Early stage companies typically struggle to grow without outside capital – and this scenario exists even after profitability – largely because growth expectations by this point call for making newer investments in people, marketing, and other growth initiatives. These investments are rarely met by organic cash flow and necessitate funding events first from friends and family; and later by institutional venture capital.
Friends and family money is usually obtained fairly quickly and normally, does not involve much choice – in that, founders seek money from people that know them well with the simple goal to ‘just get started’. These well-wishers do add value wherever possible by providing connections and advice, though it tends to be limited in most scenarios – indeed, most founders tell me somewhat wryly, that the greatest value-add is that this money comes in fairly quickly (Read “without much diligence”).
It is the next round – usually a Pre-Series A or an Angel Syndicate round where things get interesting. Startups, at least the more promising ones, have choices on what investors to pursue and in an increasing number of scenarios, whose money to take. Choices typically range from “pure financial investors” – loosely defined as people with tons of investable money but no expertise or deep understanding of the startups core offering – to Venture Capitalists with partners have strong operational backgrounds, investing experience and well-connected to the broader ecosystem.
Savvy startups choose the latter (especially with VCs having a Fund-Accelerator model) even if the process involved more diligence and less startup-friendly terms. This is because institutional capital comes with a lot of benefits that greatly offset any (perceived) disadvantages.
The greatest benefit lies in the ability of these VCs to catalyze organic growth through market access – that is access to corporations that are willing to engage with the investee company for POCs, joint solutions, pure business development deals, or similar growth initiatives. Startups, especially with tech-heavy founders find this – the ability to get the initial few key engagements – as the toughest growth challenge, and by that token the greatest benefit brought by VCs . Initial few customers provide much needed validation, important case studies, and ideally, marketing endorsements that lead to wider adoption, solid beachheads, and springboards for exponential growth. Savvy investors catalyze such activity and provide value from early on.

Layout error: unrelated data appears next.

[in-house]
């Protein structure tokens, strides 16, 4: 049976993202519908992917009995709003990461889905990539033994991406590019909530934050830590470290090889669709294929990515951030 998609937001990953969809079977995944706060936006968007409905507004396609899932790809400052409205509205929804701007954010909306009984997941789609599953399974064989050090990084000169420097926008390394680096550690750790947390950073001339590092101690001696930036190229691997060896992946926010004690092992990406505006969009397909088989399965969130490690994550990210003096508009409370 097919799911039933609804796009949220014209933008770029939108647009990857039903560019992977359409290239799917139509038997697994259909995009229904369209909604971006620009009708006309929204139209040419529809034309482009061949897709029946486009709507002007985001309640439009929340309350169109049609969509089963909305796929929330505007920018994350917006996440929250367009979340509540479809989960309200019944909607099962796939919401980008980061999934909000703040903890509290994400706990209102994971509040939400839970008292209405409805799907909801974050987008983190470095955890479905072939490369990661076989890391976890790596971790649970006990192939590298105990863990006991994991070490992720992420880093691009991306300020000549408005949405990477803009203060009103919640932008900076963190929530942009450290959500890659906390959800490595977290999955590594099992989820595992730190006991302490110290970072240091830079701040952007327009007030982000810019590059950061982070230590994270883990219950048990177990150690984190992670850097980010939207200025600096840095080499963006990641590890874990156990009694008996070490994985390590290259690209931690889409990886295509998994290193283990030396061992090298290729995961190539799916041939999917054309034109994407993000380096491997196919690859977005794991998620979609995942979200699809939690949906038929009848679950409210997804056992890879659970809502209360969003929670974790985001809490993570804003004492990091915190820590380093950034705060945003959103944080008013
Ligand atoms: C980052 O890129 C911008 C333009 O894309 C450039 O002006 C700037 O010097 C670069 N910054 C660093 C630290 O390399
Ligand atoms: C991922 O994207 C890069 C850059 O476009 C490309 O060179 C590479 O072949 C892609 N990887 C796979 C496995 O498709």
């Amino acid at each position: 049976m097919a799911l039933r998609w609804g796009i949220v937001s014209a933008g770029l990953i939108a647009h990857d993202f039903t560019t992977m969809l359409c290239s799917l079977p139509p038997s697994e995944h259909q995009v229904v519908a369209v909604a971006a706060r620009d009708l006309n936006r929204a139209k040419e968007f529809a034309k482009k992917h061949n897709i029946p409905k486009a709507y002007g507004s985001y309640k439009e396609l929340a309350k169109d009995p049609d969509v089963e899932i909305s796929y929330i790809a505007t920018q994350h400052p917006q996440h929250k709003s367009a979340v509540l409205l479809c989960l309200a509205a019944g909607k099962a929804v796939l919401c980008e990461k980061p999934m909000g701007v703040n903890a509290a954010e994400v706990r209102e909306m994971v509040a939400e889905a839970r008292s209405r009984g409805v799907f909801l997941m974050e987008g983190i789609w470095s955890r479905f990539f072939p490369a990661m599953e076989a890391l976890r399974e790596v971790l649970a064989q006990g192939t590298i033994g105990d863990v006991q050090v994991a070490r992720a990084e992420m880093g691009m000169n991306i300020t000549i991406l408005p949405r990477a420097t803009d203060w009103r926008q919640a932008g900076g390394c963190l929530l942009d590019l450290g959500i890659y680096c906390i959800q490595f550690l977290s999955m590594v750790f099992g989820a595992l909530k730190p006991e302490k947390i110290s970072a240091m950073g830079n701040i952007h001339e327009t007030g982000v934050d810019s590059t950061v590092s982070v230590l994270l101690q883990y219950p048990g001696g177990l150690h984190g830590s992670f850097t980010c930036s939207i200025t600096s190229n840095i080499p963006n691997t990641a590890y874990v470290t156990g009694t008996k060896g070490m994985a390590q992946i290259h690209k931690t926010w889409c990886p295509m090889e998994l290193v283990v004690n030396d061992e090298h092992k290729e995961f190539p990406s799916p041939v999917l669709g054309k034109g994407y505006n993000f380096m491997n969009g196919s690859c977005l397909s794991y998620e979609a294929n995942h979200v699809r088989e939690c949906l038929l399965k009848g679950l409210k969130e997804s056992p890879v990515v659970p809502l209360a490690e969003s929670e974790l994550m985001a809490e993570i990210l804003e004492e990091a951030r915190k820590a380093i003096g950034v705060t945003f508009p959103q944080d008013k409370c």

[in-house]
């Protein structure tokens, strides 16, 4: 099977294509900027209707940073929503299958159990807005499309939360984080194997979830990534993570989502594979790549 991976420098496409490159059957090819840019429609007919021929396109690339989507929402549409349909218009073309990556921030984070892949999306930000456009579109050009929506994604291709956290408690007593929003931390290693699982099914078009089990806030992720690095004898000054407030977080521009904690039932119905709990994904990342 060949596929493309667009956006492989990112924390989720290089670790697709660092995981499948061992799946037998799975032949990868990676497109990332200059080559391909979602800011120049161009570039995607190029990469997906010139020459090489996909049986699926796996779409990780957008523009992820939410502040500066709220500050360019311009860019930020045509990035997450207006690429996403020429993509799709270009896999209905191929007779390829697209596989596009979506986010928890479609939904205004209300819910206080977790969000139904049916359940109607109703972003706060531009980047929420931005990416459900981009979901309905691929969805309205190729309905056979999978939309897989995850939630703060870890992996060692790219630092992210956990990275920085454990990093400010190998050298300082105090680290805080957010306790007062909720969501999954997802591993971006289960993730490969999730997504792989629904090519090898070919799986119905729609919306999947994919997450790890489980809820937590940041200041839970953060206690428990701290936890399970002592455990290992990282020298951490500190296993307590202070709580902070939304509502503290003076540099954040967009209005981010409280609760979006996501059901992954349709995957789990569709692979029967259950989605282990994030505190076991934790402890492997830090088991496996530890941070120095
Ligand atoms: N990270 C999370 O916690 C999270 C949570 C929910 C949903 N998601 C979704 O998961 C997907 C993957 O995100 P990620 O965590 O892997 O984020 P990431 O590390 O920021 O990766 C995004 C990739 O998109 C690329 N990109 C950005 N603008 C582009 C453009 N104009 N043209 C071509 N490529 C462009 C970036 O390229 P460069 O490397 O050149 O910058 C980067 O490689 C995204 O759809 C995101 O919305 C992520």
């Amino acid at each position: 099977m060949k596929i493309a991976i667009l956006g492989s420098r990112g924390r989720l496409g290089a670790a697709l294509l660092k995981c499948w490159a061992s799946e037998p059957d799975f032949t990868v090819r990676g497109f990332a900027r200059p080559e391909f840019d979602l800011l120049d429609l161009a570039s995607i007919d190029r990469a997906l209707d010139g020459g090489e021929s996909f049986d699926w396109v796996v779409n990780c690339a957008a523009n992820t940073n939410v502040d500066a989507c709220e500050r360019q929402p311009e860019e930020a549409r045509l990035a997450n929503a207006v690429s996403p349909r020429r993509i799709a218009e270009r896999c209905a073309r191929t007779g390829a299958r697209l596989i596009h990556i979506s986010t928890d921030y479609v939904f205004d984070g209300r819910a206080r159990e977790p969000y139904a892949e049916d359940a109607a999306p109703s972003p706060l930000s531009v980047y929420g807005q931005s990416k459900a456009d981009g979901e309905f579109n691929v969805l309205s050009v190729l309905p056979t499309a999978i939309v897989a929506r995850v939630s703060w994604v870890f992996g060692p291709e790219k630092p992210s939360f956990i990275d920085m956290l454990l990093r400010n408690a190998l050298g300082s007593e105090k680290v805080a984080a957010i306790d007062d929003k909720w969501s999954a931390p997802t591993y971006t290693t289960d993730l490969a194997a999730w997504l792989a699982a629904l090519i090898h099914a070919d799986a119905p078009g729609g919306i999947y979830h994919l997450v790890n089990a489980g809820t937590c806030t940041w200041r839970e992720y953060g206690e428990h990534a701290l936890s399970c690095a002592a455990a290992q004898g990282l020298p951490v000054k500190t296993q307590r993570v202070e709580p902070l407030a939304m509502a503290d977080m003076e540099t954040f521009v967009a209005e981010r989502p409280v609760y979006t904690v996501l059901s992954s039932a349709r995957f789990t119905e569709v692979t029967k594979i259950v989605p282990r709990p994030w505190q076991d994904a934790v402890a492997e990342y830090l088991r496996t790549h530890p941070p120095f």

Aside from market access, value-added capital brings expertise in other areas: defining product roadmaps, making key hires, establishing product-market fit, raising follow-on rounds of funding, refining marketing and pricing strategy, overseas expansion, and lots more – usually by complementing the strengths and pedigree of the founding team. An important study attributable to CB Insights articulated how only 29% percent of startups felt that lack of capital was the primary impediment to growth. The rest felt that business model tuning, creating sales channels, good product design skills sets and a superior marketing strategy were the key catalysts for growth.
This compelling combination of market access, timely advice, and rounding out areas that need to be improved on acts as a great enabler of business growth – above and beyond what could be achieved with plain, raw capital. The value-additions result in many tangible benefits: expedited paths to revenue, shorter hiring cycles, less “hit or miss” bets, better media coverage, increased valuations and opening of numerous doors that would otherwise remain closed. Intangible benefits also accrue: better employee morale, more confidence in sustainability (since institutional investors have dry powder reserved for follow-on financings), and the general gung-ho sentiment that arises from having a true value-added provider of capital by your side.
I constantly advise startups on the need and prudence to choose a smart capital over all other sources of financing. I encourage them choose a partner that is aligned with all aspects of their growth needs and not someone that is being merely opportunistic for short-term gains. The reasons behind this, beyond what has been enumerated above, are fairly obvious: At any stage post-funding, if things turn sour, the “dumb money” will start pointing fingers, press for liquidation events (at least for their own shares), try to foist management changes, and perpetuate other such tactics that are highly detrimental to the company’s prospects.
This thesis is best explained by two somewhat stark examples. In one scenario a VC with deep expertise and connects in the biotech/pharma space made an investment in a bioinformatics company and helped it right from the point it exited an incubator – by helping navigate FDA guidelines, strike conversations with large pharmaceutical players and essentially pave the way for a wonderful multi-100-million dollar exit.
At the other end of the spectrum, a sovereign fund, with little knowledge of the deep tech space made a rash of investments in this industry – thereby artificially inflating valuations, creating immense (and unnatural pressure) on these startups to put to use these large sums of money, and in many cases trying to force corporate decisions that are simply disingenuous for these companies.
Smart Capital tends to retain its true hue even in the most trying time – a hue that exudes, patience, support, and strong alignment with the aspirations of the idea it is supporting.